Federal Fusion Rifle Ammunition:
By Chuck Hawks
For the fall 2005 hunting season Federal unveiled a new ammunition brand called "Fusion." The reason for the separate brand identity is that the entire Fusion line is loaded with bullets featuring bonded cores.
All calibers use bullets made by Federal's proprietary "molecular-fused" jacket technology. In this "electrochemicall" process, to quote the Fusion literature, "the jacket is applied to the core one molecule at a time to totally eliminate separation and assure mass integrity." The core is a pressure-formed lead alloy and the jacket is pure copper. A skived tip promotes initial expansion. Fusion bullets feature a perfect center of gravity and high ballistic coefficients (BC).
If I have correctly interpreted the process, the bullet is basically made by copper plating a (vitamin capsule shaped) pressure formed lead alloy core slug. Then the plated core is pressure formed into the correct bullet size and shape and the tip skived. Presto, a Fusion bullet.
The Fusion web site (www.fusionammo.com) is larded with techno-speak mumbo-jumbo (but does use an innovative little flame cursor). This approach is often the modern advertising equivalent of the old adage, "If you can't sell the product, wrap it in baloney and sell the baloney."
In this instance, however, that is not the case. The Fusion bullet, in our testing, does offer excellent accuracy and dramatic but controlled expansion. These bullets are expressly optimized for hunting CXP2 game (basically deer), but based on their controlled expansion they probably have a wider range of application, although this has not yet been proven in the field. Strip away the advertising hype and what is left is an excellent product, perfectly able to stand on its own merits.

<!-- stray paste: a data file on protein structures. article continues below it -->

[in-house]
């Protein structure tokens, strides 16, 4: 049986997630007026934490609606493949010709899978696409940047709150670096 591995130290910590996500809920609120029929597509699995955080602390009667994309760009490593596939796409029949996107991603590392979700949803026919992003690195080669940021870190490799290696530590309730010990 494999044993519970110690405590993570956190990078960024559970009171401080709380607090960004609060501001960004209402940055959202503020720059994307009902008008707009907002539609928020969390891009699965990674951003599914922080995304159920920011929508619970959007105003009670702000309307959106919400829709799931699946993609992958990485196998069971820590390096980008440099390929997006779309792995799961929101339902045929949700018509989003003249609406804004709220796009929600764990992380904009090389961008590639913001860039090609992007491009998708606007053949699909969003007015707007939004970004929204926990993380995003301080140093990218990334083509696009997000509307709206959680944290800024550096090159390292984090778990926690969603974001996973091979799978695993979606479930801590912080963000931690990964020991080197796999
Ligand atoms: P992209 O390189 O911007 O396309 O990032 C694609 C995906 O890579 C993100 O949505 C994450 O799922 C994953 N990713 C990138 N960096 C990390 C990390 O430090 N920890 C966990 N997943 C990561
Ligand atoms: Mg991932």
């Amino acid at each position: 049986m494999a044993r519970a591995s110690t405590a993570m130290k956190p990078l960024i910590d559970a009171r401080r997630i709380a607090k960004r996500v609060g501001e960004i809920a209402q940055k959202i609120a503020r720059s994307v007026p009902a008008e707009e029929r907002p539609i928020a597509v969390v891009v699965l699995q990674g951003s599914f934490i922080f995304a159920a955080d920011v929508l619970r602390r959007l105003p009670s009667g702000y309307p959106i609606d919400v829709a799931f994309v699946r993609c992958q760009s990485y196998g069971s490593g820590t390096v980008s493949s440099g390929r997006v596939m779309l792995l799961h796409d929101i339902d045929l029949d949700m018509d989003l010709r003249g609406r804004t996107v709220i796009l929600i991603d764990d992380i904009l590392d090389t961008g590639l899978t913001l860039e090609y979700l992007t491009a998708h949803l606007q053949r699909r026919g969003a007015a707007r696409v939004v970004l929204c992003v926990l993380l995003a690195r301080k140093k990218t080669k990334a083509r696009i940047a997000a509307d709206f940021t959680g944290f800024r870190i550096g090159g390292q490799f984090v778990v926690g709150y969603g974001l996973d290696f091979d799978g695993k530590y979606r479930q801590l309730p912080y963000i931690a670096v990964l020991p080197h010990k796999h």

The nice folks at Federal (ATK) were kind enough to provide us with a supply of Fusion ammunition in caliber .270 Winchester (150 grain), which we tested in a Weatherby Vanguard SUB-MOA rifle. We were able to compare the Fusion ammo with four other factory loads in this rifle, two premium and two standard loads (Cor-Bon DPX Hunter 130 grain Barnes TSX, Winchester Supreme 140 grain AccuBond CT, Winchester Super-X 130 grain Power Point, and Winchester Super-X 150 grain Power Point).
The result was that the Fusion ammo produced the smallest average group size (0.895") of all the loads tried. This is a very accurate rifle that produced excellent results with every load, and many sub-MOA groups, just as the name implies. But when push came to shove it was the Fusion load that came out on top. Every rifle is an individual and your results may vary, but I regard this as an impressive start for the new brand.
As of this writing, Fusion rifle ammo (there is also a Fusion handgun ammo line) is available in the following rifle calibers and bullet weights, with more loads to be added in the future: .234 Winchester 95 grain, .25-06 Remington 120 grain, .270 Winchester 130 and 150 grain, .270 WSM 150 grain, 7mm-08 Remington140 grain, .280 Remington 140 grain, 7mm WSM 150 grain, 7mm Rem. Mag. 150 and 175 grain, .30-30 Winchester 150 and 170 grain, .308 Winchester 150 and 165 and 180 grain, .30-06 Springfield 150 and 165 and 180 grain, .300 WSM 150 and 165 and 180 grain, .300 Win. Mag. 150 and 165 and 180 grain, .338 Win. Mag. 225 grain.
The bottom line is that is you hunt with factory loaded ammunition and have not yet tried Fusion cartridges in your rifle, you should. It may not replace the brand you're using now, but then again it might!
Copyright 2006 by Chuck Hawks. All rights reserved.